This is a war that will last years if not decades.

          Reply
        • Goldie

           /  26th February 2015

          “No, next I’d suggest that we look at international law to see what our options are to fight ISIS. We’d find that actually taking action by ourselves or in a group of other states is illegal and that we need a UN resolution authorising us to take such actions. ”

          Not so Gareth.

          First, there is a clear legal doctrine (actually promoted and endorsed by NZ after the Rwanda genocide and the Srebencia massacre) of the “Responsibility to Protect”. There is a clear case that Daesh are committing appalling and systematic atrocities against Yazidis, Kurds, Shia and “apostates”.
          It would be strange that NZ, a country which in many ways has led the world in international forums in promoting humanitariansm in international law and the doctrine oof the responsibility to protect, would not then participate in action against Daesh. It would also be very damaging to our international reputation as taking a principled moral position if we were not seen to be doing something.

          Second, the intervention is at the invitation of a sovereign government, Iraq, on Iraqi sovereign territory. This is why there has been so much concern over the Status of Forces Agreement between NZ and Iraq. It has nothing to do with the UN.

          Reply
          • Gareth

             /  26th February 2015

            Sorry, but Responsibility to Protect is not a legal doctrine. It’s a proposed norm. Things that we think would be great if they were laws don’t count.

            If the Iraqi government has invited us, then why is there no Status of Forces agreement? Why are there no published Rules of Engagement? Why are all our soldiers being issued diplomatic passports? We had the Iraqi foreign minister over here, but nothing was signed, it was just smiles for the media.

            I understand a lot of people have an urge to DO something, but the most effective action we could do would be to pressure Saudi Arabia to do something about their citizens providing the majority of ISIS cash funding. We could also raise the concept of putting concrete restrictions in place regarding the selling of ammunition to ISIS which is coming from western arms dealers. Lastly we could engage with the Sunni population of Iraq so they don’t feel like they are being ethnically cleansed by the current Shia Iraqi government which has thrown all pretense of governing on behalf of all citizens out the window.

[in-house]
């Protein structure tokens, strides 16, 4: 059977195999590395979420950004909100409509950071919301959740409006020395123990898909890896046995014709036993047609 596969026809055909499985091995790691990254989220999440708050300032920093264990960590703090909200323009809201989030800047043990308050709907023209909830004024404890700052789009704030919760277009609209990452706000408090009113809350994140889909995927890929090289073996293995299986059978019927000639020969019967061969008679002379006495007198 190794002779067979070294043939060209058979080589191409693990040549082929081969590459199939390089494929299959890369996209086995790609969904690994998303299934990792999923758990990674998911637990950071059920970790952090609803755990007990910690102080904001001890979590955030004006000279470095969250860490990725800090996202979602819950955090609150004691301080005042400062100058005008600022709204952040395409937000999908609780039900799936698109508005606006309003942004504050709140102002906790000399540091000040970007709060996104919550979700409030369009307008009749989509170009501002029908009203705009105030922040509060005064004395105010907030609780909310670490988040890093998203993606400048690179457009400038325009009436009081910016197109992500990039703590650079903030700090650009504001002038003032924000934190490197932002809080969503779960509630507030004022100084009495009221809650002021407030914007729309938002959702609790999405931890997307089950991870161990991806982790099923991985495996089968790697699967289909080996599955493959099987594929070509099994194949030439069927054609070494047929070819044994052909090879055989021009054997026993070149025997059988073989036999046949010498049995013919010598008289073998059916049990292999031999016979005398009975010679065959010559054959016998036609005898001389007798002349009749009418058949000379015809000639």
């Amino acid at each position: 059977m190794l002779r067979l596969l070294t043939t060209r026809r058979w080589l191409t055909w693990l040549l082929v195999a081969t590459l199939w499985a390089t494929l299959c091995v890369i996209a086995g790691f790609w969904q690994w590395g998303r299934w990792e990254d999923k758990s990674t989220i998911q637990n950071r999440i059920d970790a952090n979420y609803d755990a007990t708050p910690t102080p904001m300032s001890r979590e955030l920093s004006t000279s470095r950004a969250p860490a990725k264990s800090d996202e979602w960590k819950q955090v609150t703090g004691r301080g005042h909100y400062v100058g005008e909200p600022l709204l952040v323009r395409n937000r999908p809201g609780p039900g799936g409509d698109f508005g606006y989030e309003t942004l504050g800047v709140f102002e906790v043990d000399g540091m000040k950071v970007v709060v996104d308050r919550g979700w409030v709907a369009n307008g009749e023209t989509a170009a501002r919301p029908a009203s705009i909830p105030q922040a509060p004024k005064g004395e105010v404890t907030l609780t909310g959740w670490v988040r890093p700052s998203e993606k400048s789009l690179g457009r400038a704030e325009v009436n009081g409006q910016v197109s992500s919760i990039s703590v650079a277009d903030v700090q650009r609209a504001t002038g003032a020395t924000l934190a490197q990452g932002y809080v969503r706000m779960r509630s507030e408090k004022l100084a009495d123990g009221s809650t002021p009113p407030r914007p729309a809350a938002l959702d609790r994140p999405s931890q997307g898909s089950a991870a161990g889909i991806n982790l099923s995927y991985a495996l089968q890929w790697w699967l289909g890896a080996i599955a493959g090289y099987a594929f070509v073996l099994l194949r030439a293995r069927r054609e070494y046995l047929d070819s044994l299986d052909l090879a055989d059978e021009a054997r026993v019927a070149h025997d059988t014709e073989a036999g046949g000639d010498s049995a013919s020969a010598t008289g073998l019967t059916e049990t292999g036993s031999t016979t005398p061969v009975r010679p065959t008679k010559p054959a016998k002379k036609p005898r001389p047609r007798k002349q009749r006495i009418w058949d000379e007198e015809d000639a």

The best action is to de-escalate, not encourage more conflict and death.

            ISIS is surrounded by enemies who outnumber and outgun it. Despite that, if it fails to expand year on year, according to the religious doctrine that drives it, it will lose it’s legitimacy. If ISIS is contained then it will tear itself apart. In the meantime countries should be trying to help alleviate the suffering that the Sunni are feeling which is driving them to support groups like ISIS.

            Reply
        • Goldie

           /  26th February 2015

          Gareth wrote: “I’d suggest that we look at international law to see what our options are to fight ISIS. We’d find that actually taking action by ourselves or in a group of other states is illegal and that we need a UN resolution authorising us to take such actions.”

          You are mistaken Gareth.

          First, NZ is intervening at the request of a sovereign government, Iraq, on their sovereign territory. It has nothing to do with the UN.

          Second, NZ has a legal obligation to intervene based on the Responsibility to Protect doctrine. This legal doctrine was promoted and endorsed by NZ following the Rwanda genocide and the Sebrenica massacre. It would be extremely damaging to NZ’s international standing if, after being seen as having a voice of moral basis in international law, to then not do something when there is a crystal clear case of attempted genocide. A major reason why NZ has disproportionate influence internationally is because NZ is internationally seen as a principled and moral participant in international affairs – and that means we have to “walk the talk”.

          Reply
          • Goldie

             /  26th February 2015

            Sorry for repeat comment – no edit function, and it is talking time to download comments.

            Reply
  4. Alan Wilkinson

     /  25th February 2015

    The lessons from Afghanistan are pretty clear. You can’t do aid work without military security. You can’t defeat terrorists who can slip across neighboring borders with impunity. You can’t win hearts and minds with a corrupt and/or partisan government. You can’t tolerate malicious external funding of terrorists.

    Removing those obstacles must be top priority.

    Reply